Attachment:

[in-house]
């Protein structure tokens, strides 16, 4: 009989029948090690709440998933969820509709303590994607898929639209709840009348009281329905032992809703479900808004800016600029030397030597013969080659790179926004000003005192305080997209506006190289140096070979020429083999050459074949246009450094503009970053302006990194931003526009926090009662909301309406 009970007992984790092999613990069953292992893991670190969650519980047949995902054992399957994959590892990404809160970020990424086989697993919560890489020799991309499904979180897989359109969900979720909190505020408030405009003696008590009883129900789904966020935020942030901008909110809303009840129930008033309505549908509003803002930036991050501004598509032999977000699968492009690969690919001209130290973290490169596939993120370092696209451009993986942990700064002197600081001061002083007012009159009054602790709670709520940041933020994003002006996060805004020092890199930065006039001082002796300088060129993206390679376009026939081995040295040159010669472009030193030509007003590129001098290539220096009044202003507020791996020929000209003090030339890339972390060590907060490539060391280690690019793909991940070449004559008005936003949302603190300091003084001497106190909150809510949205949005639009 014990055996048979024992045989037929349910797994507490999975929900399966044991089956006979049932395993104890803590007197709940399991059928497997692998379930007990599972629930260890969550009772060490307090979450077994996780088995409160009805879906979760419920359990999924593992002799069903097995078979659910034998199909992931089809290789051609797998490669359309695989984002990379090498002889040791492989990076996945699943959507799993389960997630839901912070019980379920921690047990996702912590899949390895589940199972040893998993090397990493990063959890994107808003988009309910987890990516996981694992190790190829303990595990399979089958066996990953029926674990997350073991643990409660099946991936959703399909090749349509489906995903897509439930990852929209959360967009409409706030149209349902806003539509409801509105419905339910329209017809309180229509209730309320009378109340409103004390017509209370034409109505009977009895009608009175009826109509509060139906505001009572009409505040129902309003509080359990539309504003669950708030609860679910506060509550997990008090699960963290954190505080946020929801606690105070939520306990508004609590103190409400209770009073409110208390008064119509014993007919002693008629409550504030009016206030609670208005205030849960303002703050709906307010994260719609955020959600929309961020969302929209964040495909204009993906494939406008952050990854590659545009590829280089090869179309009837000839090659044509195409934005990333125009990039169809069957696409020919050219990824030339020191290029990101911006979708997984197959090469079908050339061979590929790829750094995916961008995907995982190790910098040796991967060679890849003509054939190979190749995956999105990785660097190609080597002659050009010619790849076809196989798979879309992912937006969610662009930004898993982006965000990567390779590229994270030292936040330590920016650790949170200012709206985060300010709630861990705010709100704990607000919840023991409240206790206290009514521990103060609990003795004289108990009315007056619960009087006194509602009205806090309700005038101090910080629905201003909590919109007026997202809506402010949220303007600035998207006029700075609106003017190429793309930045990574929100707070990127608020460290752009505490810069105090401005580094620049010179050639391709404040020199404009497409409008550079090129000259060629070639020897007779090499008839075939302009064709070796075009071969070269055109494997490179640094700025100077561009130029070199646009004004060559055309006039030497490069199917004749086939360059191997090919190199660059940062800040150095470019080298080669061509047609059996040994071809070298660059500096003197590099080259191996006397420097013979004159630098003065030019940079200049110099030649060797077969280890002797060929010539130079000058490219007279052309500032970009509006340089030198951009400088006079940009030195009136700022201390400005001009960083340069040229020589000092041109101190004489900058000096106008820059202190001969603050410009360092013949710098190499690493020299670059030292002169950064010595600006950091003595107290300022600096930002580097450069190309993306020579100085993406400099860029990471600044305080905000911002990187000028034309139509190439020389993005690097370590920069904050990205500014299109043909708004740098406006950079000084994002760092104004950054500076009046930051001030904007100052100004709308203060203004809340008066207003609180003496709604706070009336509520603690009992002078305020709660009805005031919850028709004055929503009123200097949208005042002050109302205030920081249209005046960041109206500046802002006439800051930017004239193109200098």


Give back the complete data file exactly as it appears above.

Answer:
[in-house]
């Protein structure tokens, strides 16, 4: 009989029948090690709440998933969820509709303590994607898929639209709840009348009281329905032992809703479900808004800016600029030397030597013969080659790179926004000003005192305080997209506006190289140096070979020429083999050459074949246009450094503009970053302006990194931003526009926090009662909301309406 009970007992984790092999613990069953292992893991670190969650519980047949995902054992399957994959590892990404809160970020990424086989697993919560890489020799991309499904979180897989359109969900979720909190505020408030405009003696008590009883129900789904966020935020942030901008909110809303009840129930008033309505549908509003803002930036991050501004598509032999977000699968492009690969690919001209130290973290490169596939993120370092696209451009993986942990700064002197600081001061002083007012009159009054602790709670709520940041933020994003002006996060805004020092890199930065006039001082002796300088060129993206390679376009026939081995040295040159010669472009030193030509007003590129001098290539220096009044202003507020791996020929000209003090030339890339972390060590907060490539060391280690690019793909991940070449004559008005936003949302603190300091003084001497106190909150809510949205949005639009 014990055996048979024992045989037929349910797994507490999975929900399966044991089956006979049932395993104890803590007197709940399991059928497997692998379930007990599972629930260890969550009772060490307090979450077994996780088995409160009805879906979760419920359990999924593992002799069903097995078979659910034998199909992931089809290789051609797998490669359309695989984002990379090498002889040791492989990076996945699943959507799993389960997630839901912070019980379920921690047990996702912590899949390895589940199972040893998993090397990493990063959890994107808003988009309910987890990516996981694992190790190829303990595990399979089958066996990953029926674990997350073991643990409660099946991936959703399909090749349509489906995903897509439930990852929209959360967009409409706030149209349902806003539509409801509105419905339910329209017809309180229509209730309320009378109340409103004390017509209370034409109505009977009895009608009175009826109509509060139906505001009572009409505040129902309003509080359990539309504003669950708030609860679910506060509550997990008090699960963290954190505080946020929801606690105070939520306990508004609590103190409400209770009073409110208390008064119509014993007919002693008629409550504030009016206030609670208005205030849960303002703050709906307010994260719609955020959600929309961020969302929209964040495909204009993906494939406008952050990854590659545009590829280089090869179309009837000839090659044509195409934005990333125009990039169809069957696409020919050219990824030339020191290029990101911006979708997984197959090469079908050339061979590929790829750094995916961008995907995982190790910098040796991967060679890849003509054939190979190749995956999105990785660097190609080597002659050009010619790849076809196989798979879309992912937006969610662009930004898993982006965000990567390779590229994270030292936040330590920016650790949170200012709206985060300010709630861990705010709100704990607000919840023991409240206790206290009514521990103060609990003795004289108990009315007056619960009087006194509602009205806090309700005038101090910080629905201003909590919109007026997202809506402010949220303007600035998207006029700075609106003017190429793309930045990574929100707070990127608020460290752009505490810069105090401005580094620049010179050639391709404040020199404009497409409008550079090129000259060629070639020897007779090499008839075939302009064709070796075009071969070269055109494997490179640094700025100077561009130029070199646009004004060559055309006039030497490069199917004749086939360059191997090919190199660059940062800040150095470019080298080669061509047609059996040994071809070298660059500096003197590099080259191996006397420097013979004159630098003065030019940079200049110099030649060797077969280890002797060929010539130079000058490219007279052309500032970009509006340089030198951009400088006079940009030195009136700022201390400005001009960083340069040229020589000092041109101190004489900058000096106008820059202190001969603050410009360092013949710098190499690493020299670059030292002169950064010595600006950091003595107290300022600096930002580097450069190309993306020579100085993406400099860029990471600044305080905000911002990187000028034309139509190439020389993005690097370590920069904050990205500014299109043909708004740098406006950079000084994002760092104004950054500076009046930051001030904007100052100004709308203060203004809340008066207003609180003496709604706070009336509520603690009992002078305020709660009805005031919850028709004055929503009123200097949208005042002050109302205030920081249209005046960041109206500046802002006439800051930017004239193109200098």